The Goodwin sands are a desolate area of sand banks located outside any designated nature conservation area.
The Thames estuary, by contrast, has multiple conservation areas, including a number of Ramsar Convention sites (coastal wetlands), the Thames Estuary and Marshes Special Protection Area (SPA) which protects wild birds, and the Thanet Coast Special Area of Conservation (SAC) which protects a range of habitats and species. One of the principal reasons for these zones being designated is their importance as bird breeding and feeding areas. The population density of birds and therefore the risk of bird strike is much greater for an airport located in or near to one of these zones.
Extensive environmental protection is not the only constraint on siting an airport in the Thames estuary. The estuary is criss-crossed by busy shipping lanes and, in locations where there are not shipping lanes, offshore windfarms are being located; some of these windfarms are completed while more sites have been consented. Removing a windfarm operator’s concession, if it is possible, will have a considerable cost attached.
In the western part of the estuary there is the added, and much publicised, constraint of the wreck of the World War 2 munitions ship SS Richard Montgomery. There is also the proximity of the strategically important Isle of Grain LNG terminal, the second largest LNG storage facility in the UK.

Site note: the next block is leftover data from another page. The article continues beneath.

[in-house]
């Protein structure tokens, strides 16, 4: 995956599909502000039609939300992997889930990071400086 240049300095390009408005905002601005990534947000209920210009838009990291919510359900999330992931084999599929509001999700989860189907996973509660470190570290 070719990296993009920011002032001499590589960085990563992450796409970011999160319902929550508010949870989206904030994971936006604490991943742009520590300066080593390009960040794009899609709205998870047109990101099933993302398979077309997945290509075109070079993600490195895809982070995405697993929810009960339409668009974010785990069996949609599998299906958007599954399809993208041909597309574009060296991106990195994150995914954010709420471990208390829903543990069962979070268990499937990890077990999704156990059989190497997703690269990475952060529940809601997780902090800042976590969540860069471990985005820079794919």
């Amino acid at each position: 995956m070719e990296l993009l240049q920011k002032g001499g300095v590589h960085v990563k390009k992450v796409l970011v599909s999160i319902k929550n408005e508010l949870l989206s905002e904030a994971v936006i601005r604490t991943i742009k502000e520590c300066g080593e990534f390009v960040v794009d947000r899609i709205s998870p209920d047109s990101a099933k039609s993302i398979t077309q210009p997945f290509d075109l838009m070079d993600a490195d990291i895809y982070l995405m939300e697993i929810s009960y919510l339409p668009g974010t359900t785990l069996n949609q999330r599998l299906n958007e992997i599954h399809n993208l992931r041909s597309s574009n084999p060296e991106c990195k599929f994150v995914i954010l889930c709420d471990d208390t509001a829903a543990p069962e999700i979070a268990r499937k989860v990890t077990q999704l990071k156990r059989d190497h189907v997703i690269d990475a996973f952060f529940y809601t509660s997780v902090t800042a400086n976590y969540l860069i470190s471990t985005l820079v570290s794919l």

Goodwin Airport has none of these constraints. Furthermore, unlike other sites that have been suggested for South-east England’s hub airport, not a single house needs to be demolished to build the airport. And site acquisition should be straightforward since the Goodwin sands is in the ownership of the Crown Estate.
Fog is sometimes mentioned as a concern for coastal airports. DEFRA’s UKCP09 Climate Prediction model report, published in 2010, shows incidence of fog in eastern Kent is much the same as at Heathrow. Other studies indicate that fog incidence in the inner Thames estuary is 30% higher than at Goodwin, possibly as a result of increased levels of pollution in the estuary or clearer winds to blow the fog away at Goodwin.
With an offshore site there are sometimes concerns over high winds causing delays to flights. We have analysed the wind data from nearby weather stations, including Manston, and the diagram below shows the resulting wind rose with 9 years of data from 2004 to 2012. The wind direction is predominantly from the southwest enabling the airport runways to be aligned so as to minimise cross winds. Using this data the amount of time when cross winds would prevent aircraft take-off or landing at Goodwin is less than an hour per year. A similar analysis for Heathrow also gives less than one hour per year when the airport is closed due to cross winds.
The airspace over south-east England is congested and no new large airport can be added without changes to air traffic routes that will need to be agreed with air traffic control authorities in France, Belgium and Holland. This applies for any new airport whether it is in the Thames estuary or at Goodwin or on land. Discussions have been held with NATS who advise that the problem is not insurmountable although a detailed air traffic study will be required to assess how any new airport can be integrated. If a number of airport proposals are under consideration then a single air traffic study may be appropriate to assess and compare each option.